Sometimes if you’re lucky, life takes you in the direction of your calling – the place you call home, when you are engaged and empowered by a sense of purpose greater than yourself. More often, however, you can lose your way with endless detours. Some of those detours can be meaningful; some may be distractions.
If you’re fortunate, the circumstances of your life may seem perfect and sufficient to make you happy. But sometimes having a good marriage, well-behaved kids, a comfortable home and enough food is not enough. Without a deep sense of purpose, you may still feel incomplete.
For most of us, life isn’t perfect. Sometimes, events don’t go our way. Relationships are rarely maintenance-free. Kids will go through difficult phases. Yet if we have an abiding sense of purpose, it can give us the strength to endure the challenges of our lives and still be happy.
Your calling may not necessarily be your original career choice. It becomes obvious sooner or later when your work is aligned with your deepest passions. In spite of success and promotions, if what you do every day does not engage your true self, you will feel unfulfilled and incomplete. Despite outward success, happiness may still elude you.
As a child growing up in Vancouver, my mother was very bright, and she hoped one day to go to university. I remember my mom’s gift with words and her love of books. I would go to the Burnaby Public Library with her as a child, and we would both reach our limit on the number of books we could borrow at one time. In an alternate universe, I believe my mom would have been a writer.
But tragedy intervened. By age nine, my mom lost both her parents, and in order for her brothers and sisters to stay together, they all had to work to support the family. The older siblings worked to support the younger ones still in school. My mom studied to do secretarial work.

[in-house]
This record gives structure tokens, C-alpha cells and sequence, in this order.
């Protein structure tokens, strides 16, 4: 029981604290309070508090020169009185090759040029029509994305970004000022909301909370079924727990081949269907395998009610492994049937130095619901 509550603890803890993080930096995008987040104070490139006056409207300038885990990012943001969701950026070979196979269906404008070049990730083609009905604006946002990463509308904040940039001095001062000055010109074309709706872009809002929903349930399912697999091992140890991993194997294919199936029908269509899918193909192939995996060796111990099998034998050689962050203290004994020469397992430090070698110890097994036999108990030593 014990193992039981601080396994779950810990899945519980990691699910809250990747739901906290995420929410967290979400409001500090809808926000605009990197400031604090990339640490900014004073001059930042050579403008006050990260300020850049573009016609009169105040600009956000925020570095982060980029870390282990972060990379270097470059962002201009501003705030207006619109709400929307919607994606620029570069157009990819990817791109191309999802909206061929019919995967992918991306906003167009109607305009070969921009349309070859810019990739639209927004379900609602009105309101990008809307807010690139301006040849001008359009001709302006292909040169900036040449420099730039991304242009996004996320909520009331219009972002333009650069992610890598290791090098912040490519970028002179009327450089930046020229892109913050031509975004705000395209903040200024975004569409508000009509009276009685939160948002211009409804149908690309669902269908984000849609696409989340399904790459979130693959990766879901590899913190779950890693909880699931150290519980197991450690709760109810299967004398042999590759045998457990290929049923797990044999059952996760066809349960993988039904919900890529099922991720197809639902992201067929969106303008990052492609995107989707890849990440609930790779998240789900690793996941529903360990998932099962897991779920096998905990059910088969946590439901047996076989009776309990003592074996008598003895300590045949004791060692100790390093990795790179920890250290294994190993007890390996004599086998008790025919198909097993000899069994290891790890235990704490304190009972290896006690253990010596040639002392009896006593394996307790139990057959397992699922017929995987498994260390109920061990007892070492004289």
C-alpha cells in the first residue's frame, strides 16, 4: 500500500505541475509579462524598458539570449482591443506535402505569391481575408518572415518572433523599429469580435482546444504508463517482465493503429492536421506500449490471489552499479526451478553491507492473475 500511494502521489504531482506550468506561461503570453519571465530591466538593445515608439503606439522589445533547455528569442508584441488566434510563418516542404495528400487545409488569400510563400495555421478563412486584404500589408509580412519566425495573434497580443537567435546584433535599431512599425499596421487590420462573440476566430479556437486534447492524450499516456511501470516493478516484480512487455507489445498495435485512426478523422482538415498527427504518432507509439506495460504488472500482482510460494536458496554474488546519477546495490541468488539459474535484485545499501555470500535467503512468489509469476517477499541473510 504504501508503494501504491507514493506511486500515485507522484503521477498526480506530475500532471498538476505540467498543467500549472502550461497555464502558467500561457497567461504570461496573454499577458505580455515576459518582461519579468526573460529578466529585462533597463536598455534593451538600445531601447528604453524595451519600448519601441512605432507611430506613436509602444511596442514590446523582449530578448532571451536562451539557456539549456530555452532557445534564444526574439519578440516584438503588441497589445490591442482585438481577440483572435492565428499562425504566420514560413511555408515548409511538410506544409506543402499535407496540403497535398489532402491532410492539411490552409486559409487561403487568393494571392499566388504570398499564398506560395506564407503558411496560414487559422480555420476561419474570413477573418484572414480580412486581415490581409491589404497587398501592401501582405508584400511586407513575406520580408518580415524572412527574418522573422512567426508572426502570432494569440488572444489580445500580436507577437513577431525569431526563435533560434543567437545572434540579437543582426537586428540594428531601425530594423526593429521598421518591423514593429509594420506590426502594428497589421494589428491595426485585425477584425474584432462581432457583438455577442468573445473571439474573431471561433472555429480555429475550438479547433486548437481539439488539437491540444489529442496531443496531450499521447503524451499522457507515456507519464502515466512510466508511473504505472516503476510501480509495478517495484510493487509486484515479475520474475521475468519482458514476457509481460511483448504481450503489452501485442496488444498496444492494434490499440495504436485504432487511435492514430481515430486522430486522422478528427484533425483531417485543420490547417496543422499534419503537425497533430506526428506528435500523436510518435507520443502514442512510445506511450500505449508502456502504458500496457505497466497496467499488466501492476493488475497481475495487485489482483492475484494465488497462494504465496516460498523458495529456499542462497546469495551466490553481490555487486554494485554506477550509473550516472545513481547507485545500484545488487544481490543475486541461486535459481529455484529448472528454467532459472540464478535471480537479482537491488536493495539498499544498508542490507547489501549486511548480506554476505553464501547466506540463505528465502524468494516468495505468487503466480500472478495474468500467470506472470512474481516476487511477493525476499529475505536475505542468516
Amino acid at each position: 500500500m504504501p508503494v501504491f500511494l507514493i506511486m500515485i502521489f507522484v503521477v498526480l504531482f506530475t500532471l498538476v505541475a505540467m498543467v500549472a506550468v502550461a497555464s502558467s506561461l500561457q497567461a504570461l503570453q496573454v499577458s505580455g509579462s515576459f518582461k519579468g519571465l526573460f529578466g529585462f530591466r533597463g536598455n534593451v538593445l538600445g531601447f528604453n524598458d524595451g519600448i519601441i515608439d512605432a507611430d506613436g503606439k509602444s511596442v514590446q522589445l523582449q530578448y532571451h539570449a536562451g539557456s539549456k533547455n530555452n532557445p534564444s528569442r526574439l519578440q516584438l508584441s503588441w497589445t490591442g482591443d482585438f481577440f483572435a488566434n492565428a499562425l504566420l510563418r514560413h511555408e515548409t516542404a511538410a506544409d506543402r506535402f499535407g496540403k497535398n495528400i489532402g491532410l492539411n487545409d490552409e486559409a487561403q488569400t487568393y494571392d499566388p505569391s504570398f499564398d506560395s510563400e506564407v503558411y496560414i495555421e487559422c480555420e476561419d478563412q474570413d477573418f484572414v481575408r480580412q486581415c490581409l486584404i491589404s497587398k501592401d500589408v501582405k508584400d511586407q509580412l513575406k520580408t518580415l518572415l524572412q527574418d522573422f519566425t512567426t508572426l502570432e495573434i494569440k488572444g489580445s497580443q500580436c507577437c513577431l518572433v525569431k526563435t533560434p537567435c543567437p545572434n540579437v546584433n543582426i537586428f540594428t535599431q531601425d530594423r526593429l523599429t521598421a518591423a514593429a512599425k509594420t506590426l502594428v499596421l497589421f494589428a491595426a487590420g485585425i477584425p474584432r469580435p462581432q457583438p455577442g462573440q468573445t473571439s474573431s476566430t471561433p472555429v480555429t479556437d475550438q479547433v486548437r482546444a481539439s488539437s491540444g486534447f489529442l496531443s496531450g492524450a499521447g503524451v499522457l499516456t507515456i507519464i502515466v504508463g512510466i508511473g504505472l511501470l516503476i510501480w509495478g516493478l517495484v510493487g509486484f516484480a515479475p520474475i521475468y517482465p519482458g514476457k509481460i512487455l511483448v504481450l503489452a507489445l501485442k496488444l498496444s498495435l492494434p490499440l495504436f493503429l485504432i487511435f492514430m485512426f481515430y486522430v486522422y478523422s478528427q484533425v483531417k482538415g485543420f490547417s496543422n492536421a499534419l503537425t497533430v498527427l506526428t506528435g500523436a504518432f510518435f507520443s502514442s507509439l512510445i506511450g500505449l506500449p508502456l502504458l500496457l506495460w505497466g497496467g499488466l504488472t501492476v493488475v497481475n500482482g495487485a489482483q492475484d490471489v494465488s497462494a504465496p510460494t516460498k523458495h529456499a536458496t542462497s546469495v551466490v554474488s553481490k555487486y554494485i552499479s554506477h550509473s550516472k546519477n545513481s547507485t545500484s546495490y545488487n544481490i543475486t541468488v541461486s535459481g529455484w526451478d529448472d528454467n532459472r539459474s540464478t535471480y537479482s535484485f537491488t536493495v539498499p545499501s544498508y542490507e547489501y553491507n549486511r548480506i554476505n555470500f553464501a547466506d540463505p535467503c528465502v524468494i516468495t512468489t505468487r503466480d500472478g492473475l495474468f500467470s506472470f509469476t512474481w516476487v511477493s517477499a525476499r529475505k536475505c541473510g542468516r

My mom found her calling in her devotion to family – originally in her family of origin and later the family she nurtured with my dad. She always impressed upon me the enduring value of family, especially when I was a teen and thought friends and girlfriends were more important.
When her three children were grown up, my mom’s sense of family and friendship expanded. Her circle of concern and care expanded into the community, and her time and energy were devoted to making the world a little kinder and happier for others.
I wonder if I would have discovered my calling without the devotion of my mother. She gave me a love of books and of writing. She nurtured my creativity. She modelled care and concern beyond my own self-interests and beyond family. She inspired me to do my part to make the world a better place for others.
Your calling isn’t always what you first choose. Life can intervene but when it does and you listen, you may hear a deeper meaning – perhaps a still small voice that will empower you to live your life’s potential and allow you to discover ever greater happiness.
Today’s happiness exercise: Ask yourself today, “Have I discovered my calling, and am I answering it in what I do today?” If not, reflect on your life so far. What were your passions and talents as a child? What has life taught you? What is it telling you now?